When are 1099s due for 2021?

1099 form due dates 400x600Most 1099s are due at the same time they were in previous years. 1099 form Copy As are due to the IRS by March 1st if filing by paper, or March 31st when filing electronically. Copy Bs are due to recipients by January 31st. Pay careful attention to the due dates and to some to the few exceptions to the standard deadlines to avoid incurring penalties from the IRS.

What’s 1099-NEC and when is it due?

Most should be familiar by now with the new Form 1099-NEC which is now used instead of Form 1099-MISC to report payments of at least $600 to freelancers and independent contractors. For more on the new 1099-NEC form, read our deep dive on the topic. 1099-NEC is due to both the IRS and recipients by February 1, making it one of the earliest due forms to the IRS. There is no date extension for filing electronically.

A few 1099 forms have different due dates.

The following forms vary a bit from the conventional due dates mentioned above. The following list notes how they deviate:

  • 1099-LS. Reportable Life Insurance Sale. Due by February 15, 2022, to the reportable policy sale payment recipient. Due by January 15, 2022, to the issuer, or earlier as required by Regulations section 1.6050Y-2(d)(2)(iI)(A).
  • 1099-MISC. Miscellaneous Income. Due to the recipient by Feb 15th if it includes:
    • Substitute dividends and tax-exempt interest payments reportable by brokers of $10 or more.
    • Gross proceeds paid to attorneys of $600 or more.
  • 1099-S. Proceeds from real estate transactions. Due to the recipient Feb 15.
  • 1099-SB. Seller’s Investment in Life Insurance Contract. Due to the IRS March 1. Due to the recipient February 15.
  • 1099-QA. Distributions from ABLE accounts. Due to the IRS by Feb 28th, it does not have a later due date when filing electronically.

Additional Resource: A full list of forms and due dates can be found on the IRS website.

File 1099s correctly and on time to avoid penalties

You’ll want to get your 1099 forms submitted correctly and by the due date as you may be subject to a penalty for failing to do so.

Penalties may apply:

  • If you fail to file timely.
  • If you fail to include all information required to be shown on a return.
  • If you include incorrect information on a return.
  • If you file on paper when you were required to file electronically.
  • If you report an incorrect TIN.
  • If you fail to report a TIN.
  • If you fail to file paper forms that are not machine-readable and applicable revenue procedures provides for a machine-readable paper form.

Penalties increase the longer you wait to correct them

If you realize you made a mistake, it’s important to address it as quickly as possible to avoid paying increased fees.

The penalty is as follows:

  • $50 per information return if you correctly file within 30 days (by March 30 if the due date is February 28); maximum penalty $565,000 per year ($197,500 for small businesses, defined below).
  • $110 per information return if you correctly file more than 30 days after the due date but by August 1; maximum penalty $1,696,000 per year ($565,000 for small businesses).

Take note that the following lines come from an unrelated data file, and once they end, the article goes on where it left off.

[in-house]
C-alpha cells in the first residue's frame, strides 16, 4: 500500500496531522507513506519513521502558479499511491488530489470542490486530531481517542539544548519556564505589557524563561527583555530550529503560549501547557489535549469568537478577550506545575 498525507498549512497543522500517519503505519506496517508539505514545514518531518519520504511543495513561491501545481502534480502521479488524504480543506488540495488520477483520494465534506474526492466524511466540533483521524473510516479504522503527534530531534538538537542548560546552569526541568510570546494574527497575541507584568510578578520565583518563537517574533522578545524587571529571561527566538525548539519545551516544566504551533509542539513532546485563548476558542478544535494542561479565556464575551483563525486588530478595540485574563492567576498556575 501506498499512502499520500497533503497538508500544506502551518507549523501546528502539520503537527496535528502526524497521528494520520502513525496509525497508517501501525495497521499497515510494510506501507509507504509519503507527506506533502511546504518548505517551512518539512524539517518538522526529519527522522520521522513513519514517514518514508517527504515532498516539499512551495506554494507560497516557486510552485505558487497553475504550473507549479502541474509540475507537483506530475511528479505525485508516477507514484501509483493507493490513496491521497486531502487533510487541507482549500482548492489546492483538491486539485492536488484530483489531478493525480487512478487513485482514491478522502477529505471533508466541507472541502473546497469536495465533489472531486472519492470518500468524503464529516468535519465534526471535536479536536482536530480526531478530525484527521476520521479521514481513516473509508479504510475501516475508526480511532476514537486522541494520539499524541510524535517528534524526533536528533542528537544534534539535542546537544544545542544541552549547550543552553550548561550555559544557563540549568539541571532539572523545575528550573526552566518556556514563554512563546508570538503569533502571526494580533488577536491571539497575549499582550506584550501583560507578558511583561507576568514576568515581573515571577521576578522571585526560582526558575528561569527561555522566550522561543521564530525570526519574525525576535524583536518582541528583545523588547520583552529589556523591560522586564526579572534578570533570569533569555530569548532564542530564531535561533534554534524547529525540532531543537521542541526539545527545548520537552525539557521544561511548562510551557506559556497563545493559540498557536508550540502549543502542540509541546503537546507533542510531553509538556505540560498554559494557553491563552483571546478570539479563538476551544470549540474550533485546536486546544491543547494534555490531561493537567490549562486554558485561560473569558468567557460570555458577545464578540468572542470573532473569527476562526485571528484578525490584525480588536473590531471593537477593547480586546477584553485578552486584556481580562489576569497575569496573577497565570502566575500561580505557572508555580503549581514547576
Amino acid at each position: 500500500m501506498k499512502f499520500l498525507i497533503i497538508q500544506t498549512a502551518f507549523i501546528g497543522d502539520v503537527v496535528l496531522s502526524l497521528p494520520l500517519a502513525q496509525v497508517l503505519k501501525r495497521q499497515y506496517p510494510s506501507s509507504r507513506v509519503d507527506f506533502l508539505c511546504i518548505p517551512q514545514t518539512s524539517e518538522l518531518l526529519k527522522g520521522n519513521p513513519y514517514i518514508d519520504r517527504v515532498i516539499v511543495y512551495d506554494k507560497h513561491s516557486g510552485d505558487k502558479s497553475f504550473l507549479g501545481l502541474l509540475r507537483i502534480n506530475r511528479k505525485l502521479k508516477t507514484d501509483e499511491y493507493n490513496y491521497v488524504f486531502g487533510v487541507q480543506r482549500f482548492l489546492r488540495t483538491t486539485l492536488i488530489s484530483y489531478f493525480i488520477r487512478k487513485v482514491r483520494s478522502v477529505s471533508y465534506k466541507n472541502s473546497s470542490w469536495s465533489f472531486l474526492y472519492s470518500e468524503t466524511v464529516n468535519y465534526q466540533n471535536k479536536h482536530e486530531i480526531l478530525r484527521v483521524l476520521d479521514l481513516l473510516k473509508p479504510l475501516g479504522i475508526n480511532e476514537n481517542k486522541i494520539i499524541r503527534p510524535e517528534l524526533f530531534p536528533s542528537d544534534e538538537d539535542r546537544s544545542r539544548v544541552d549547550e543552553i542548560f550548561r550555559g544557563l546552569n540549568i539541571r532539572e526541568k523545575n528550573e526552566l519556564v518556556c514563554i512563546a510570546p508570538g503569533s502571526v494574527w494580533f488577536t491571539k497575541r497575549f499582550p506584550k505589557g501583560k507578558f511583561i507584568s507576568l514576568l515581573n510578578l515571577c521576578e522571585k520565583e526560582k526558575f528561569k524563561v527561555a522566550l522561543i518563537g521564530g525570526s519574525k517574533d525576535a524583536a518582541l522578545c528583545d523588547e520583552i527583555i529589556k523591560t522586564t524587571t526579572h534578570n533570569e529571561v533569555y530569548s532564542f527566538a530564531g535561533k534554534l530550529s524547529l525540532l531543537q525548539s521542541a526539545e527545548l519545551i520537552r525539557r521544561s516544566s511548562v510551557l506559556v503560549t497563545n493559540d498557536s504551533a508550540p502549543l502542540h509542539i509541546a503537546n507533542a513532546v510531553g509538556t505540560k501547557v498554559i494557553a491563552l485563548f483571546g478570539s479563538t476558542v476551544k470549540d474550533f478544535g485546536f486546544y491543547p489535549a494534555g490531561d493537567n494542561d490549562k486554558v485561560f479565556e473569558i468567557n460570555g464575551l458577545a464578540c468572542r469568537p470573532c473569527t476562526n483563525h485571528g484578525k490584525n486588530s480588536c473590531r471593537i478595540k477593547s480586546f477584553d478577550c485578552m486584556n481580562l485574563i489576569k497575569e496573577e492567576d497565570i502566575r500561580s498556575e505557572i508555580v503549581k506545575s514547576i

• $280 per information return if you file after August 1 or you do not file required information returns; maximum penalty $3,392,000 per year ($1,130,500 for small businesses).
What to do if you make a mistake

Fortunately, correcting a mistake isn’t too difficult – but you want to do it quickly. There are two types of errors – each with slightly different steps to address them.

Error Type 1 – This is if your mistake involved an incorrect amount of money, code, or checkbox. To correct it, follow these simple steps:

    1. Prepare a new information return.
    2. Enter an “X” in the “CORRECTED” box at the top of the form.
    3. Correct any recipient information and report other information as per the original return.

Error Type 2 – These mistakes are a little more complicated to fix – and include the following mistakes; no payee TIN, incorrect payee TIN, or incorrect payee name. To correct this, follow these steps:

Step 1:

    1. Prepare a new information return.
    2. Enter an “X” in the “CORRECTED” box at the top of the form.
    3. Enter the payer, recipient, and account number information exactly as it appeared on the original incorrect return; however, enter -0- (zero) for all money amounts.

Step 2:

    1. Prepare a new information return.
    2. Do not enter an “X” in the “CORRECTED” box at the top of the form. Prepare the new return as though it is an original.
    3. Include all the correct information on the form including the correct TIN and name.

A few time-saving tips

TIN matching

The easiest way to stave off penalties for name/TIN mismatches is to use the IRS’ online TIN matching program before completing 1099-MISC/1099-NEC forms. You may verify up to 25 name/TIN combos on the screen. However, you must register with the IRS to use this program.

Additional Resource: Learn more about TIN matching from the IRS.

TIN truncation

You may truncate the first five digits of a payee’s TIN on their paper or electronic copies; forms filed with the IRS must contain the full TIN. These TTINs, as they’re called, look like this: XXX-XX-1234 or ***-**-1234 for SSNs, or XX-XXX1234 or **-***1234 for EINs. You can’t truncate your own EIN.